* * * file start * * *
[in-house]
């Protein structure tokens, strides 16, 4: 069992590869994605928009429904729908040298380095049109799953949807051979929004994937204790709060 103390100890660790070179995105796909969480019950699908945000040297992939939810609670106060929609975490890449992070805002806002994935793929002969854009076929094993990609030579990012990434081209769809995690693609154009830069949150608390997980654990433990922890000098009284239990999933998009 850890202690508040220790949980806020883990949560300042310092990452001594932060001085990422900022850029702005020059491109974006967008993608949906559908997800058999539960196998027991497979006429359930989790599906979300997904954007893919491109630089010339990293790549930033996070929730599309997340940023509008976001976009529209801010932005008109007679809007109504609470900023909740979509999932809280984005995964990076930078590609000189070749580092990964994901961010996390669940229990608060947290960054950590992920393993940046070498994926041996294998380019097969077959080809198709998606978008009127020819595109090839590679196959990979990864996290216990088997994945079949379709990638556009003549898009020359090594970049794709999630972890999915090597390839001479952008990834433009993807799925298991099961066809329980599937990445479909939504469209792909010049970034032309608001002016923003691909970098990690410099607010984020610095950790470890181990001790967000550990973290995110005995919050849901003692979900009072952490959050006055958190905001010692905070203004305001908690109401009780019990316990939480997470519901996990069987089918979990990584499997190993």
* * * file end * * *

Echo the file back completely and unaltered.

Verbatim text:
[in-house]
């Protein structure tokens, strides 16, 4: 069992590869994605928009429904729908040298380095049109799953949807051979929004994937204790709060 103390100890660790070179995105796909969480019950699908945000040297992939939810609670106060929609975490890449992070805002806002994935793929002969854009076929094993990609030579990012990434081209769809995690693609154009830069949150608390997980654990433990922890000098009284239990999933998009 850890202690508040220790949980806020883990949560300042310092990452001594932060001085990422900022850029702005020059491109974006967008993608949906559908997800058999539960196998027991497979006429359930989790599906979300997904954007893919491109630089010339990293790549930033996070929730599309997340940023509008976001976009529209801010932005008109007679809007109504609470900023909740979509999932809280984005995964990076930078590609000189070749580092990964994901961010996390669940229990608060947290960054950590992920393993940046070498994926041996294998380019097969077959080809198709998606978008009127020819595109090839590679196959990979990864996290216990088997994945079949379709990638556009003549898009020359090594970049794709999630972890999915090597390839001479952008990834433009993807799925298991099961066809329980599937990445479909939504469209792909010049970034032309608001002016923003691909970098990690410099607010984020610095950790470890181990001790967000550990973290995110005995919050849901003692979900009072952490959050006055958190905001010692905070203004305001908690109401009780019990316990939480997470519901996990069987089918979990990584499997190993």